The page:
'We, What People?' Constitutional Identity in Australia

This Century's Review, Vol. 2, 34-36, 2017

Sydney Law School Research Paper No. 18/17

5 Pages Posted: 13 Apr 2018

See all articles by Elisa Arcioni

Elisa Arcioni

The University of Sydney Law School

Date Written: April 12, 2018

Abstract

Constitutions lay at the heart of a nation’s identity. What they say, and what they do not say, can tell us much about the character of the country itself. The Australian Constitution is a case in point. The Australian example reveals how constitutional law – the text and surrounding interpretation – can give a rich account of who the constitutional “people” are. Yet, it also shows that the legal construction of “the people” may only ever be an imperfect reflection of the real identity of those people, due to silences or statements in the document that conflict with an identity that has changed since the document was written.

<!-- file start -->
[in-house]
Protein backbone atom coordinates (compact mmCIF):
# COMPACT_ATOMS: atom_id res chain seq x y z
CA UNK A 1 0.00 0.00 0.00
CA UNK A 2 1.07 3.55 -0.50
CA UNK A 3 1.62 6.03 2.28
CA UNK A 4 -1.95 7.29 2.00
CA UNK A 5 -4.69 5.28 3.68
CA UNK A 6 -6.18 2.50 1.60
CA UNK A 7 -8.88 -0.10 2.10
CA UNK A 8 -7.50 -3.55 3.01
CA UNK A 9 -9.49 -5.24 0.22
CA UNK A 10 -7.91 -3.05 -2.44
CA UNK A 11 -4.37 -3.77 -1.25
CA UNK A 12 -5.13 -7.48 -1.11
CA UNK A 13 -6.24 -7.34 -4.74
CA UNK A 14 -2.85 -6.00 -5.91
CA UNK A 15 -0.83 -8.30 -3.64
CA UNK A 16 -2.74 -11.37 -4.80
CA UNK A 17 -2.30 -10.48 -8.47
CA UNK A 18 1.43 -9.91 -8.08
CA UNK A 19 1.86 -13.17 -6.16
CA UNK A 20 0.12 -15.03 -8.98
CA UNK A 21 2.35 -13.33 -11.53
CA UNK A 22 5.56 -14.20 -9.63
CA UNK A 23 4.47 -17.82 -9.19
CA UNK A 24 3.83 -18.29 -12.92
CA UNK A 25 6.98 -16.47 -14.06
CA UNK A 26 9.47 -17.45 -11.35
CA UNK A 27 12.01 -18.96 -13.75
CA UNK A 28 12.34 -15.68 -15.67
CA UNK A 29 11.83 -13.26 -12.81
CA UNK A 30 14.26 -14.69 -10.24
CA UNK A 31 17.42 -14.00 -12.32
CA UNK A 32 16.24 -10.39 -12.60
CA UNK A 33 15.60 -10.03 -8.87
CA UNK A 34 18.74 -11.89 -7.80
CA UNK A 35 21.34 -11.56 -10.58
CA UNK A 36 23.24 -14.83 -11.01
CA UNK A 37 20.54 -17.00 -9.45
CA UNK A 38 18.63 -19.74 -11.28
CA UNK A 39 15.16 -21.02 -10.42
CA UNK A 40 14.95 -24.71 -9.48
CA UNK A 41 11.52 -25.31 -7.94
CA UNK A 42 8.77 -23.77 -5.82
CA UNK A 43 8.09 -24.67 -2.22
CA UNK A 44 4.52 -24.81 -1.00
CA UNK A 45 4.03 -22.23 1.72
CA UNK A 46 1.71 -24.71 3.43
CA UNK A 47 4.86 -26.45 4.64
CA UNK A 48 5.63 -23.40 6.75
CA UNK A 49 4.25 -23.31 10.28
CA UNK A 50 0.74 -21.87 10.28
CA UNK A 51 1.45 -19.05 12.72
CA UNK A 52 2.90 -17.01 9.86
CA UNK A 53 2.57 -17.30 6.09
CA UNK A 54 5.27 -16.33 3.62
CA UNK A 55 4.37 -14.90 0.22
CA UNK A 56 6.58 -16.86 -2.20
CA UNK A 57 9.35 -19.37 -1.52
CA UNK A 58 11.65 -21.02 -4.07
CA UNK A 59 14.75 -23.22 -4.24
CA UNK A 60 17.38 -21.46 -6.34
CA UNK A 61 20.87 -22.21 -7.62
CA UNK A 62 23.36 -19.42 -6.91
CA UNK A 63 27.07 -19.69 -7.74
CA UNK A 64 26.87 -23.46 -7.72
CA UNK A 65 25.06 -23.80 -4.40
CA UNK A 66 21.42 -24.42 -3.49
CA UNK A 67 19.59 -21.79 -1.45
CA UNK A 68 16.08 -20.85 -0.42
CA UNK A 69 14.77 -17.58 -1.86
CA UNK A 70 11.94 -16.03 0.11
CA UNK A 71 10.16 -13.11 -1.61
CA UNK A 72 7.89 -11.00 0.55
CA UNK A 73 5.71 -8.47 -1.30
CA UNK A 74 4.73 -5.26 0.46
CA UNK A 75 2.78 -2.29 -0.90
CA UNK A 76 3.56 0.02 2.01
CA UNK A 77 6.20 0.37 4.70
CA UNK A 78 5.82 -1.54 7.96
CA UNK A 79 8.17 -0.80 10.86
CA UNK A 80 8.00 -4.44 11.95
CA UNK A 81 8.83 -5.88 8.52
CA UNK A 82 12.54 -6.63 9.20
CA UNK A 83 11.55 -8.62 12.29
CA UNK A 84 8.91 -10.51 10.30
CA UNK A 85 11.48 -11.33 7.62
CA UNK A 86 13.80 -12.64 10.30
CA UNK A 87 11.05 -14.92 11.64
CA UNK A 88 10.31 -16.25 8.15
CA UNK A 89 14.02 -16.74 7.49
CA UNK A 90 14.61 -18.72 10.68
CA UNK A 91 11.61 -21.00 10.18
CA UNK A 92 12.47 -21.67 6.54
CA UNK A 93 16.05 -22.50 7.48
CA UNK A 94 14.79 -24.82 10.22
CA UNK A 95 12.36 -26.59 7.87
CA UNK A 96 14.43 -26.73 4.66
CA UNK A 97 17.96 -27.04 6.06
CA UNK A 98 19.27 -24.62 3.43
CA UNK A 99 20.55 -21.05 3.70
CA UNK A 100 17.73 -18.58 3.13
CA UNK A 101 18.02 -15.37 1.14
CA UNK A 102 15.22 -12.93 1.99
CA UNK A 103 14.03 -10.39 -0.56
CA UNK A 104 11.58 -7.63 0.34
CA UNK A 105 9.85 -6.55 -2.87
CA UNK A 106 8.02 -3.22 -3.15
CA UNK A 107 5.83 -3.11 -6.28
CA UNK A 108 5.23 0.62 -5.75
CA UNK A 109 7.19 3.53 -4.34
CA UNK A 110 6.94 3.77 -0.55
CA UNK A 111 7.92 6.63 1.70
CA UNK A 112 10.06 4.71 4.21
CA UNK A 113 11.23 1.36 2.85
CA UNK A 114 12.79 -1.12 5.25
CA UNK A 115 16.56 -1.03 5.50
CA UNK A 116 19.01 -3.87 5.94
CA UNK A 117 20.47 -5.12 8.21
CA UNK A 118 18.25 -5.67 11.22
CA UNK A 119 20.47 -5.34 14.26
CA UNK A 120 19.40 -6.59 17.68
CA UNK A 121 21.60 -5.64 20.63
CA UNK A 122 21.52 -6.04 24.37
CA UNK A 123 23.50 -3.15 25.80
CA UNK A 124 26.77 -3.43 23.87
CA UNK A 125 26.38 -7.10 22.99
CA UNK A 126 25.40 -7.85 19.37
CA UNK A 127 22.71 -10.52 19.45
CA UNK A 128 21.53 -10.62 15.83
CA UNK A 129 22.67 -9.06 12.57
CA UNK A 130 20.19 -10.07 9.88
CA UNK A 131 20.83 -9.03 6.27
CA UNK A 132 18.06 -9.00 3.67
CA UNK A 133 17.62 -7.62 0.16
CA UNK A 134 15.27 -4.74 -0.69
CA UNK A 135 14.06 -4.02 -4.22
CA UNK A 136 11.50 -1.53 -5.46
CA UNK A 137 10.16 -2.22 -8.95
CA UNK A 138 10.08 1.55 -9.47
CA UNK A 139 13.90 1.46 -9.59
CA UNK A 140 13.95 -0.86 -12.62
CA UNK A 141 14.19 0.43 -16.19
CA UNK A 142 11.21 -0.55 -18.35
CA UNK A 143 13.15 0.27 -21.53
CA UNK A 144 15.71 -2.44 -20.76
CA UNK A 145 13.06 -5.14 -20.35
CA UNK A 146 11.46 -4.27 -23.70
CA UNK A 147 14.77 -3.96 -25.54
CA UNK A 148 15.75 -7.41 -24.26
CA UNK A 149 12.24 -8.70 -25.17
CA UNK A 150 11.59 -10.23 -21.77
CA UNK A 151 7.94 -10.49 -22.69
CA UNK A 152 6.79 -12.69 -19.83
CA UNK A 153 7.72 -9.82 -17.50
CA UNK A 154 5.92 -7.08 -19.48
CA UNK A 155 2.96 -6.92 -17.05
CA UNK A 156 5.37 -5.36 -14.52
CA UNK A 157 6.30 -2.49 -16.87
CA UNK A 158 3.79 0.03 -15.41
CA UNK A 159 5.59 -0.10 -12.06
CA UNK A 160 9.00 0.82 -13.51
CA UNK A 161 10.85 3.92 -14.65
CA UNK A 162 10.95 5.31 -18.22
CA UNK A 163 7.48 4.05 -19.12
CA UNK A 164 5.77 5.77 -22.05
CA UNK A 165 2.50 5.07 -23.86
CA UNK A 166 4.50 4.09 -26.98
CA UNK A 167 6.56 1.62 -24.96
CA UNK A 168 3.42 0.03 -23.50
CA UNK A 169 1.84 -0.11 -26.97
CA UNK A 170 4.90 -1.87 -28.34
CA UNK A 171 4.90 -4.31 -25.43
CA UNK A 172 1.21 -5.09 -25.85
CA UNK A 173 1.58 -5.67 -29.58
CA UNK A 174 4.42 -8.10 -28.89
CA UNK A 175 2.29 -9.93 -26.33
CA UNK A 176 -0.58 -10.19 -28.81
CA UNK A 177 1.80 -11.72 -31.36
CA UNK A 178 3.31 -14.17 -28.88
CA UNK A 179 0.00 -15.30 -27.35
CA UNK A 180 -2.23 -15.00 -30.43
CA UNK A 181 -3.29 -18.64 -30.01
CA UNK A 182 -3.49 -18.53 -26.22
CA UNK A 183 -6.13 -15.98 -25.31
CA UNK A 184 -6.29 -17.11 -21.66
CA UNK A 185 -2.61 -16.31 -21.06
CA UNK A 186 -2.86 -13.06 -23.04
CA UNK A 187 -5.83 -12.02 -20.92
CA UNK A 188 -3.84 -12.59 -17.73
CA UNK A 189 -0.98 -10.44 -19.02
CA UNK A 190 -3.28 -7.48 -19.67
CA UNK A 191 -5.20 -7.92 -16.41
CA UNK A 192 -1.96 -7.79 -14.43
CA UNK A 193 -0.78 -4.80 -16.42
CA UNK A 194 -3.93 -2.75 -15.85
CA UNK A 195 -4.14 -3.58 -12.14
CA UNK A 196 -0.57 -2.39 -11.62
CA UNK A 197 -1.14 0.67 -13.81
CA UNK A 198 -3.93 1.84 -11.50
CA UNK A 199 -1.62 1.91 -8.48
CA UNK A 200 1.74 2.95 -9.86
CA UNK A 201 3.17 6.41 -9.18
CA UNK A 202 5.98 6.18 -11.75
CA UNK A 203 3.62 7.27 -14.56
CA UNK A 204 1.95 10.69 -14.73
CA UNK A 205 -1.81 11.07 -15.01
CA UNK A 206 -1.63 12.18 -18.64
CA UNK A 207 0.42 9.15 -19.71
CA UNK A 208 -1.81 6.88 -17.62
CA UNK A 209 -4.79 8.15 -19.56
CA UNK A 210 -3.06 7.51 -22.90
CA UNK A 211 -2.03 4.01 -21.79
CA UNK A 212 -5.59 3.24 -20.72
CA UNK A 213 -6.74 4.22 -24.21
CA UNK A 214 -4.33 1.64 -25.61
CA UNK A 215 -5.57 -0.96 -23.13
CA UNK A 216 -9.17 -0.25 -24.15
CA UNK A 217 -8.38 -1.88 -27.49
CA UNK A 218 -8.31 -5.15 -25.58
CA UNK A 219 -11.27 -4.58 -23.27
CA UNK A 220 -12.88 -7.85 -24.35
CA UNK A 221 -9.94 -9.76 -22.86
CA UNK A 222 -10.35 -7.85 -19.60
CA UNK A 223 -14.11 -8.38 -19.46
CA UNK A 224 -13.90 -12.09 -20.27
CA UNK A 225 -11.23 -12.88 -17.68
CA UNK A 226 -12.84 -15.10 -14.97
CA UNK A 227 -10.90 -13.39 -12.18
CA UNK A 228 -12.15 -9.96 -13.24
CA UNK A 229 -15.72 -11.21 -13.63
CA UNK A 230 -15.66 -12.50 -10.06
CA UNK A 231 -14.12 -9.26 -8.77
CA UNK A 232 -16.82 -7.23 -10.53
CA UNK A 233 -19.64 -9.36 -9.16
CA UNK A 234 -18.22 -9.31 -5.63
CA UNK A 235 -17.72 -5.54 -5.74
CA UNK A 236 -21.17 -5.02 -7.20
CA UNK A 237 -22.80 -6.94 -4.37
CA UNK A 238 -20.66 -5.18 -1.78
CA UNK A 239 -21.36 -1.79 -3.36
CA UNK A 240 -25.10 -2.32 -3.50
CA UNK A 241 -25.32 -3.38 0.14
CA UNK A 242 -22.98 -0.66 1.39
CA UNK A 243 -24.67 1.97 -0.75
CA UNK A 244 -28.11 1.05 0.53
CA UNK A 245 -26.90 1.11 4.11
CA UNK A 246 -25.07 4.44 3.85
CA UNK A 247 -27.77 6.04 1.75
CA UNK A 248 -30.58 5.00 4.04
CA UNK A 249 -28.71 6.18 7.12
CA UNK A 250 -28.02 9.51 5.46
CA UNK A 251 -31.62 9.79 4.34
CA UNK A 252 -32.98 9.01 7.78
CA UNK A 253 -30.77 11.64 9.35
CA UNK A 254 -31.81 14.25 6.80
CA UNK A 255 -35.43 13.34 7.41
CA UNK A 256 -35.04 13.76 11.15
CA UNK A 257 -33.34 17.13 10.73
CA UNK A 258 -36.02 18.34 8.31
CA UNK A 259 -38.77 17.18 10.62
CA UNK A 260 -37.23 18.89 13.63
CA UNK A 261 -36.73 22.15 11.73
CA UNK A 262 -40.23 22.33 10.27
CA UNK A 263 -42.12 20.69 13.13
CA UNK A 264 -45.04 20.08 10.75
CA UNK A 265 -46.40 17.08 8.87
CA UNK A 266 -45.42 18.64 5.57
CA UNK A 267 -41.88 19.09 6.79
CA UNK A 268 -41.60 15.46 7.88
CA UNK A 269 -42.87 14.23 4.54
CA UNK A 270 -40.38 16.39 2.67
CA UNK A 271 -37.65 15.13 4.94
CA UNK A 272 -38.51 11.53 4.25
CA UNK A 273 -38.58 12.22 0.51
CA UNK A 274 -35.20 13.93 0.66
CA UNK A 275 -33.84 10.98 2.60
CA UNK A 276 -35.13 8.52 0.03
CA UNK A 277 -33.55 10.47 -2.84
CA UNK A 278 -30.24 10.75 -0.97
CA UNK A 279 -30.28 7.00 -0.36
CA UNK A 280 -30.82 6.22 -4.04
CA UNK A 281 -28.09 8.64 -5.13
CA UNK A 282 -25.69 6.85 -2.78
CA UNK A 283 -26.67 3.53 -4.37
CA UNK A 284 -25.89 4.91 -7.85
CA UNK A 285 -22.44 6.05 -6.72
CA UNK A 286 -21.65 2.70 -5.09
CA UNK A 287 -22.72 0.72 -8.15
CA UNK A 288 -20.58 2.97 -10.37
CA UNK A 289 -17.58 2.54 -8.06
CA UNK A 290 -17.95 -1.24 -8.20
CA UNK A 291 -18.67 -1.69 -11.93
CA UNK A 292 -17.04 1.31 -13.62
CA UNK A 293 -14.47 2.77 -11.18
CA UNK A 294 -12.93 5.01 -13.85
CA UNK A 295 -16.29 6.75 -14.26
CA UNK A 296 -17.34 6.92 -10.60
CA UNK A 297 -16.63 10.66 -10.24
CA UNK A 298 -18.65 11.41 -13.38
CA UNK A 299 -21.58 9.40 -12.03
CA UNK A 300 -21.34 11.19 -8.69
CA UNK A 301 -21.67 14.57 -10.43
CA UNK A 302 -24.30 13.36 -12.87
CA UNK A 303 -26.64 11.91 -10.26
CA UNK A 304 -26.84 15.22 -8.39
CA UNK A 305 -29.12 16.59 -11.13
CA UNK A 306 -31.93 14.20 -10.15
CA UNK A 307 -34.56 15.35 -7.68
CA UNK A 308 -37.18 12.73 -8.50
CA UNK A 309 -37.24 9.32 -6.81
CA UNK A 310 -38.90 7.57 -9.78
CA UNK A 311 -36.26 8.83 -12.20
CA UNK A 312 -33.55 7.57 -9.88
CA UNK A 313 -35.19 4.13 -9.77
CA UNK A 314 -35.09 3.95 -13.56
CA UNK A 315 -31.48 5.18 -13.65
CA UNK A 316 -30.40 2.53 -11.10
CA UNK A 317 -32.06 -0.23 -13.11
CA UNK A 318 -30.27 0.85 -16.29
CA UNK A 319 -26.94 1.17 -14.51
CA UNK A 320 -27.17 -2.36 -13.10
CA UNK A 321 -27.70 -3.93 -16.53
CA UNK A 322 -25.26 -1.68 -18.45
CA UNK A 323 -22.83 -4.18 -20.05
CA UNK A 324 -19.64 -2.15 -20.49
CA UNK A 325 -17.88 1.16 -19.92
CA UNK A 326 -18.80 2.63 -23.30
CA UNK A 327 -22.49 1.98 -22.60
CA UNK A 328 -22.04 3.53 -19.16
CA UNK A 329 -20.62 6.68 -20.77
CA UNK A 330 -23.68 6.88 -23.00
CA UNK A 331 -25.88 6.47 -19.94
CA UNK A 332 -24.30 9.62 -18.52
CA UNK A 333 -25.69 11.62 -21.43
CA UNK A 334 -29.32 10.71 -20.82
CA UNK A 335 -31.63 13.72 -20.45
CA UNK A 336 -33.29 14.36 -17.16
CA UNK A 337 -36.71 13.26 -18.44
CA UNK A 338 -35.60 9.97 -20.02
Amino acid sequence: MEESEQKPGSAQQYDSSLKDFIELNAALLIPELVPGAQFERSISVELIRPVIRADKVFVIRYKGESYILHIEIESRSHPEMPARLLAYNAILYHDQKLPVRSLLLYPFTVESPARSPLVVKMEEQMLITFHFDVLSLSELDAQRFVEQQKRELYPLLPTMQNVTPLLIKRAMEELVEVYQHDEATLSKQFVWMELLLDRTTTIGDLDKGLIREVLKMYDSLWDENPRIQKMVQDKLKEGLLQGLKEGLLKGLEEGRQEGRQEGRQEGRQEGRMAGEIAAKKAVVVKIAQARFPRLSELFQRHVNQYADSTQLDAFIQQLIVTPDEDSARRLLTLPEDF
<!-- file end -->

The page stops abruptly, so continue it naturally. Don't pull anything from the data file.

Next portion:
Keywords: constitutional identity, Australian Constitution, the constitutional people

JEL Classification: K10, K30

Suggested Citation

Arcioni, Elisa, 'We, What People?' Constitutional Identity in Australia (April 12, 2018). This Century's Review, Vol. 2, 34-36, 2017; Sydney Law School Research Paper No. 18/17. Available at SSRN: https://ssrn.com/abstract=3161844

Elisa Arcioni (Contact Author)

The University of Sydney Law School ( email )

New Law Building, F10
The University of Sydney
Sydney, NSW 2006
Australia

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